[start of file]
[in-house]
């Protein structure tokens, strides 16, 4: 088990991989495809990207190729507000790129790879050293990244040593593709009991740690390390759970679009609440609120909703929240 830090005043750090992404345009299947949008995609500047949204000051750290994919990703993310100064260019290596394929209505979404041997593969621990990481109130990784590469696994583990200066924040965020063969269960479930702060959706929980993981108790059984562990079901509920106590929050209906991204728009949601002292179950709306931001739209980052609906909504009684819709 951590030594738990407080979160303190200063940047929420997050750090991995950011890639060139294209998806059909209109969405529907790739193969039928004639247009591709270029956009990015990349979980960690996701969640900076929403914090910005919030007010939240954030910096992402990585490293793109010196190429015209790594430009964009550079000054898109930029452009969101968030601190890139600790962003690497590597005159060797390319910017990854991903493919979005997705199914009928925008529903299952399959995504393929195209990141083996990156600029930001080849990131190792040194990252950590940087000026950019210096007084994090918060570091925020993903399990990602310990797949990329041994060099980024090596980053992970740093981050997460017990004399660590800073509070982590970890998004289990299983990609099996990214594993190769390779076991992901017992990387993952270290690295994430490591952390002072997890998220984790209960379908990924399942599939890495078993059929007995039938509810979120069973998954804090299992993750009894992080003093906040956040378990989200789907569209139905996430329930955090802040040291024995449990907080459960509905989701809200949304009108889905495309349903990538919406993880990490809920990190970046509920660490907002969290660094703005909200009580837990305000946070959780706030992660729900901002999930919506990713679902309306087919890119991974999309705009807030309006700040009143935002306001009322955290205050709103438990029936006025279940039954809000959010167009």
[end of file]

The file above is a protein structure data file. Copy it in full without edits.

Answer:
[in-house]
């Protein structure tokens, strides 16, 4: 088990991989495809990207190729507000790129790879050293990244040593593709009991740690390390759970679009609440609120909703929240 830090005043750090992404345009299947949008995609500047949204000051750290994919990703993310100064260019290596394929209505979404041997593969621990990481109130990784590469696994583990200066924040965020063969269960479930702060959706929980993981108790059984562990079901509920106590929050209906991204728009949601002292179950709306931001739209980052609906909504009684819709 951590030594738990407080979160303190200063940047929420997050750090991995950011890639060139294209998806059909209109969405529907790739193969039928004639247009591709270029956009990015990349979980960690996701969640900076929403914090910005919030007010939240954030910096992402990585490293793109010196190429015209790594430009964009550079000054898109930029452009969101968030601190890139600790962003690497590597005159060797390319910017990854991903493919979005997705199914009928925008529903299952399959995504393929195209990141083996990156600029930001080849990131190792040194990252950590940087000026950019210096007084994090918060570091925020993903399990990602310990797949990329041994060099980024090596980053992970740093981050997460017990004399660590800073509070982590970890998004289990299983990609099996990214594993190769390779076991992901017992990387993952270290690295994430490591952390002072997890998220984790209960379908990924399942599939890495078993059929007995039938509810979120069973998954804090299992993750009894992080003093906040956040378990989200789907569209139905996430329930955090802040040291024995449990907080459960509905989701809200949304009108889905495309349903990538919406993880990490809920990190970046509920660490907002969290660094703005909200009580837990305000946070959780706030992660729900901002999930919506990713679902309306087919890119991974999309705009807030309006700040009143935002306001009322955290205050709103438990029936006025279940039954809000959010167009």